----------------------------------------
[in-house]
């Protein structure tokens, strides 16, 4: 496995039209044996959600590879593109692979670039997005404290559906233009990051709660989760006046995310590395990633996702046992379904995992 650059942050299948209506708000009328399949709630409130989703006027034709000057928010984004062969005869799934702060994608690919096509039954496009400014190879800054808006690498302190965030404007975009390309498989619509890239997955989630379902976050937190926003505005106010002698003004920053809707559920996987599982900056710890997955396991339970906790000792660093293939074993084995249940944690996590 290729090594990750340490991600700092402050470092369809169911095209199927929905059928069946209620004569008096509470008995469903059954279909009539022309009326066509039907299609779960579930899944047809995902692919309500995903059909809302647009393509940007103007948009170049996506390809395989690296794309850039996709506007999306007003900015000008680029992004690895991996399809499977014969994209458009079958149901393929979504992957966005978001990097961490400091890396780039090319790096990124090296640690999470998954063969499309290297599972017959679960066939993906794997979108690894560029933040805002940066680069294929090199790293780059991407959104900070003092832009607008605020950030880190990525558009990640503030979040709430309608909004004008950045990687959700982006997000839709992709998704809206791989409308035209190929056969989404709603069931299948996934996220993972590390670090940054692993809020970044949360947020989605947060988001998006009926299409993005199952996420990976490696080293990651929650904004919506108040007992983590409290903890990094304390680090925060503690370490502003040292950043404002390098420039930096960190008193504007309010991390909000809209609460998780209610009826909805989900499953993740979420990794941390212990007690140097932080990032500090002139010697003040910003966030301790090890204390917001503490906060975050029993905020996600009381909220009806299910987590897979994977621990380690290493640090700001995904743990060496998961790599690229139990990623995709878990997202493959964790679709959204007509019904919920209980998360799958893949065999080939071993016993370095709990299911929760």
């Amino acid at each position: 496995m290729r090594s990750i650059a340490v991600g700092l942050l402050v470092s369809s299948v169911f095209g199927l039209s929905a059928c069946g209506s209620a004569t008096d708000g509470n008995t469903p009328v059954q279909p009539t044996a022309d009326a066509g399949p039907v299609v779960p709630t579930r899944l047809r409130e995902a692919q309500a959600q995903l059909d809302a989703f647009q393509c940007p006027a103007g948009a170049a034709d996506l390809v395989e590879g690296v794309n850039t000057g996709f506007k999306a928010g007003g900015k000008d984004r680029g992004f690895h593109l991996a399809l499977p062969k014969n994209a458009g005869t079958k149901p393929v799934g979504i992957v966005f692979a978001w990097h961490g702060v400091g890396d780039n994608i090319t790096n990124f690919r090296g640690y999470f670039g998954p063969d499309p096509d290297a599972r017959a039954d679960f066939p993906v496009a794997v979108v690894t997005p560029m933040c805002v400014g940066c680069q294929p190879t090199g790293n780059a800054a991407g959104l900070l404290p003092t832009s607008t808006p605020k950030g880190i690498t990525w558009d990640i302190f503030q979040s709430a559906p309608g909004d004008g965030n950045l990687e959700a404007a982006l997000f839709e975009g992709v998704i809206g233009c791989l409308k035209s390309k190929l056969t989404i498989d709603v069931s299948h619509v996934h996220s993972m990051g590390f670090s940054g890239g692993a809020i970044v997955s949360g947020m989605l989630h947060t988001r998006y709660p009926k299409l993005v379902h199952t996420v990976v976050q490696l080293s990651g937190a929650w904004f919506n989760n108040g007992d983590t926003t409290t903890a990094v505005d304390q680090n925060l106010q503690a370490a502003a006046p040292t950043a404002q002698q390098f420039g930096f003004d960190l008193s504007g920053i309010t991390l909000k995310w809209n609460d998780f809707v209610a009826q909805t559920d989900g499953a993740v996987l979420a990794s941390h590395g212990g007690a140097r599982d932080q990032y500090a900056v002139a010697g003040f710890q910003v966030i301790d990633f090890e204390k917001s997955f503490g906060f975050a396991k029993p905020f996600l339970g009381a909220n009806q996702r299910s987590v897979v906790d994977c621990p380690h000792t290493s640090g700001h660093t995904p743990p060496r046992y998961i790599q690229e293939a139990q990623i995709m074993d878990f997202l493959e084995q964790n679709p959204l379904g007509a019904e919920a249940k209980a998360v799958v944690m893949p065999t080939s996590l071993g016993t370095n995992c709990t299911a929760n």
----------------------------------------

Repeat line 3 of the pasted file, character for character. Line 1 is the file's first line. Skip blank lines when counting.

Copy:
């Amino acid at each position: 496995m290729r090594s990750i650059a340490v991600g700092l942050l402050v470092s369809s299948v169911f095209g199927l039209s929905a059928c069946g209506s209620a004569t008096d708000g509470n008995t469903p009328v059954q279909p009539t044996a022309d009326a066509g399949p039907v299609v779960p709630t579930r899944l047809r409130e995902a692919q309500a959600q995903l059909d809302a989703f647009q393509c940007p006027a103007g948009a170049a034709d996506l390809v395989e590879g690296v794309n850039t000057g996709f506007k999306a928010g007003g900015k000008d984004r680029g992004f690895h593109l991996a399809l499977p062969k014969n994209a458009g005869t079958k149901p393929v799934g979504i992957v966005f692979a978001w990097h961490g702060v400091g890396d780039n994608i090319t790096n990124f690919r090296g640690y999470f670039g998954p063969d499309p096509d290297a599972r017959a039954d679960f066939p993906v496009a794997v979108v690894t997005p560029m933040c805002v400014g940066c680069q294929p190879t090199g790293n780059a800054a991407g959104l900070l404290p003092t832009s607008t808006p605020k950030g880190i690498t990525w558009d990640i302190f503030q979040s709430a559906p309608g909004d004008g965030n950045l990687e959700a404007a982006l997000f839709e975009g992709v998704i809206g233009c791989l409308k035209s390309k190929l056969t989404i498989d709603v069931s299948h619509v996934h996220s993972m990051g590390f670090s940054g890239g692993a809020i970044v997955s949360g947020m989605l989630h947060t988001r998006y709660p009926k299409l993005v379902h199952t996420v990976v976050q490696l080293s990651g937190a929650w904004f919506n989760n108040g007992d983590t926003t409290t903890a990094v505005d304390q680090n925060l106010q503690a370490a502003a006046p040292t950043a404002q002698q390098f420039g930096f003004d960190l008193s504007g920053i309010t991390l909000k995310w809209n609460d998780f809707v209610a009826q909805t559920d989900g499953a993740v996987l979420a990794s941390h590395g212990g007690a140097r599982d932080q990032y500090a900056v002139a010697g003040f710890q910003v966030i301790d990633f090890e204390k917001s997955f503490g906060f975050a396991k029993p905020f996600l339970g009381a909220n009806q996702r299910s987590v897979v906790d994977c621990p380690h000792t290493s640090g700001h660093t995904p743990p060496r046992y998961i790599q690229e293939a139990q990623i995709m074993d878990f997202l493959e084995q964790n679709p959204l379904g007509a019904e919920a249940k209980a998360v799958v944690m893949p065999t080939s996590l071993g016993t370095n995992c709990t299911a929760n």